Ever imagined eating up your favorite muffins or cupcakes without removing the paper or plastic film surrounding them? Or eating your on-the-go breakfast along with its plastic packaging? Well, this could be the reality very soon, and this time, plastic won’t be the material for packaging. An amazing concept of ‘edible food packaging’ has been introduced to the food world the last year that can replace plastic packaging with something edible. Thanks to the USDA’s research team for discovering an innovative, edible, and biodegradable film that can potentially become a substitute for plastic used in food packaging.
What is ‘edible packaging’ all about?
Ice cream cones that we have been eating for over a century were probably the first example of edible packaging. However, they are restricted only to ice creams – even today. The time has come when all types of foods can be available with edible packaging. A team of researchers from the USDA, led by Laetitia Bonnaillie and Peggy Tomasula, recently discovered that a casein-derived film can be used to package goods in the food industry. Casein is a milk protein that can improve the shelf life of foods, preventing them from spoilage over an extended time.
Plastic packaging prevents oxidation for a limited time period but pure casein is a strong oxygen blocker and thus, the casein-derived material is almost 500x more efficient in blocking oxygen and preventing food spoilage. It readily dissolves in water, which is why some salts and citrus pectin are added to strengthen it and impart moisture resistance. According to the research team, casein packaging appear like plastic films but do not stretch as much and are not sensitive to prolonged exposure to light. The market currently has a few foods with edible packaging based on starch; however, it is hardly efficient when it comes to preventing oxidation of food and is highly sensitive to light exposure.
Will edible packaging potentially cut on plastic waste & food waste?
Millions of people worldwide do not get enough food to eat. On the other hand, immense amount of edible as well as spoiled food is thrown into bins every day. While ‘upcycling’ has already started to take care of leftovers, spoilage of food is still a big issue in front of the industry. Whether the foods are raw, processed, or cooked, packaging plays a pivotal role here. Although plastic recycling has been in practice over the years, a majority of plastic packages end up into waste pits and it takes several years for complete decomposition. Casein film packaging would significantly reduce food spoilage and wastage. If some consumers do not wish to eat the packaging and throw it into bins, it would still not be harmful to environment. Entirely biodegradable and sustainable, this packaging technology would lower non-degradable waste. It would also minimize the spoilage and wastage of food during distribution along the value chain.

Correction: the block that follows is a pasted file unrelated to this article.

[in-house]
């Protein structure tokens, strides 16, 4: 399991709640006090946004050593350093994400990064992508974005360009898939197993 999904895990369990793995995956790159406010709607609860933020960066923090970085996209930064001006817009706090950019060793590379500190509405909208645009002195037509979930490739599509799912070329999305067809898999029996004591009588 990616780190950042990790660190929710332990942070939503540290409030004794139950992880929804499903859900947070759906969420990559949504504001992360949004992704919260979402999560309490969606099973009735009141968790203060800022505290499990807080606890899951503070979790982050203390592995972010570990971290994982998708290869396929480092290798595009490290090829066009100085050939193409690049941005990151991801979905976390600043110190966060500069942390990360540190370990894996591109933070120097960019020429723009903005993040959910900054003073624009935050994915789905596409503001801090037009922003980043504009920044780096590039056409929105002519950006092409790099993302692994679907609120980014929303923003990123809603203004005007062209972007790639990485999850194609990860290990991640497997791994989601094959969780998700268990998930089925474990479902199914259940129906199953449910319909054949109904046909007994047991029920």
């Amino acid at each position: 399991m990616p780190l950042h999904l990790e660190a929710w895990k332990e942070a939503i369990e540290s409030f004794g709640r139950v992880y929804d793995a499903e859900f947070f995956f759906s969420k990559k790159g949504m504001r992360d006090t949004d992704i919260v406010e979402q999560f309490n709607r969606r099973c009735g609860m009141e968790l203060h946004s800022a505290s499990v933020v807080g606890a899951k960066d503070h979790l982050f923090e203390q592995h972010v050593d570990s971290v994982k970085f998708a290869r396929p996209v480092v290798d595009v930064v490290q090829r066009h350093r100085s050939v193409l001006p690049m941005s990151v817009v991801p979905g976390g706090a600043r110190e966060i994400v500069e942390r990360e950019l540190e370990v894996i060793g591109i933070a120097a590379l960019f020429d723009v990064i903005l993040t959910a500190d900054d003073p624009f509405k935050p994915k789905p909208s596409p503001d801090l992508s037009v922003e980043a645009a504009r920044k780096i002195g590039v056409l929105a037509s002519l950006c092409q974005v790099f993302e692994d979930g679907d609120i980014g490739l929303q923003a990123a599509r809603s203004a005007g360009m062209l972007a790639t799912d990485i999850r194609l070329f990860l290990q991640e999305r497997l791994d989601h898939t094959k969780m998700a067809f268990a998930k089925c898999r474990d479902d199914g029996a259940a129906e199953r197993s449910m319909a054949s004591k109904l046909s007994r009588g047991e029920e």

“The prime objective behind the discovery of this innovative packaging technology is to use the leftovers and excesses. The US produces more milk than its population actually consumes. Casein-based packaging technology could strategically use the excess milk and milk products to form a film for packaging food products. With this, the Dairy & Functional Foods research unit of USFDA aims to introduce packaging that keeps food fresh for longer time and help to reduce wastage of food,” clarifies Bonnaillie, a research lead.
Any possible limiting factors that might affect this innovation?
Yes, there are a few factors that can significantly influence the mass execution of this ‘edible food packaging’ concept; Mayo Clinic indicates one of them. Casein is exclusively a milk protein that is available in cow’s milk. However, considering the fact that a large global population is allergic to milk or related products, this innovation can face a major challenge before its official launch.
Moreover, as mentioned earlier, casein’s property to readily dissolve in water may be a barrier when it comes to surviving the moisture in environment and packaging of semi-liquids and beverages. Necessity of secondary packaging is a major factor that can challenge this concept, in terms of economy. In order to prevent foods from getting dirty and unhygienic to consume, secondary packaging over the casein films will be a compulsion rather than an option, eventually adding to the overall costs.
Researchers are currently working on the solutions to all these critically important issues. The team is also working on the possibility of spraying casein coating on grains and cereals in order to prevent sogginess. Currently, prototype casein film samples are being created for a small food company in Texas. Although this edible packaging does not have any particular taste right now, it can be possibly created in tasty and nutritious forms by using various flavors, probiotics, vitamins, and much more. The casein-based food packaging is believed to be on the store shelves soon, within the next three years.